On Book Publishing, In General

I’m pumping the brakes a little. Not on writing – doing more of that than ever – but on publishing, at least in the short term. There is a conventional wisdom in the indie (that’s cool/hip internet slang for someone who self publishes) community that the path to success involves writing long series’ (like, 6 to 10 books) and releasing books often (like, 4 books a year…at least). And there’s nothing wrong with do it this way AT ALL – I know a number of talented and prolific authors who follow this formula and build good, loyal followings and make good money writing books. Many of them have taught me a great deal about the industry, and for that I’m indebted. AND conventional wisdom is conventional wisdom for a reason; it does work. If you want to make a living being an indie writer, this is pretty much the way to do it.

So, until very recently, this was my intent. Not because I WANT to write long series’ and pump books out super quickly – I don’t, at all, and never have, and probably never will – but because I wanted to do the author thing full time. But here’s the thing: I’m 28. I have plenty of time to build a career. And there are a lot of ways to make money. Right now, and for the foreseeable future, I’m just going to focus on writing (and rewriting) the best damn book I possibly can, and if it takes a little longer, that’s fine. I’d rather write 1 book that has a real impact on someone than 10 books that don’t.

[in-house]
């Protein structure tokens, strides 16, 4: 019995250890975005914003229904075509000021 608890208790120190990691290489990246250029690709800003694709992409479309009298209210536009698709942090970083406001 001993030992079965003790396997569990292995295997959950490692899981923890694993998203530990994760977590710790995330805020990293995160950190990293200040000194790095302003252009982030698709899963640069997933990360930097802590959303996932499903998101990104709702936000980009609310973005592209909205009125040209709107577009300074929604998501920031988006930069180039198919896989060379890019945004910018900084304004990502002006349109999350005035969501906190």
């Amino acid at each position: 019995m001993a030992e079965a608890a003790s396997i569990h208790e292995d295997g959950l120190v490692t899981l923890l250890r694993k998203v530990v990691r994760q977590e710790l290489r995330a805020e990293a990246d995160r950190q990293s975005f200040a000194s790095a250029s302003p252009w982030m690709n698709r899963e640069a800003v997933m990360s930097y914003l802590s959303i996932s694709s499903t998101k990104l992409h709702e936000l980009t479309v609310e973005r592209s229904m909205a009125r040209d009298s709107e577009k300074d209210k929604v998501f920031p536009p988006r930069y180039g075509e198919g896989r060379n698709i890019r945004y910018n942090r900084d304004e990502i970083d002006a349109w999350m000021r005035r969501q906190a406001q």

On the Next Book

Oh hell yeah there is one. The Bracket, a big, ambitious story about a group of coaches who team up to sabotage the NCAA basketball tournament in order to take an obscene amount of prize money. I’m not kidding – this is actually something I’m writing. The idea was borne out of a night of drinking in Boulder, and originally came from the lips of friend of the Lodge Chris Sheckman (unrelated, but check out his strength and conditioning blog, which he forgot to tell me about but I found anyway).

I’m about 1/3 of the way through the first draft. It’s extremely hard to write but I’m hoping that’s good. I have no idea when it will be released other than sometime before I die hopefully.

Otter Picture

Here is an otter picture. We’ll end on that note.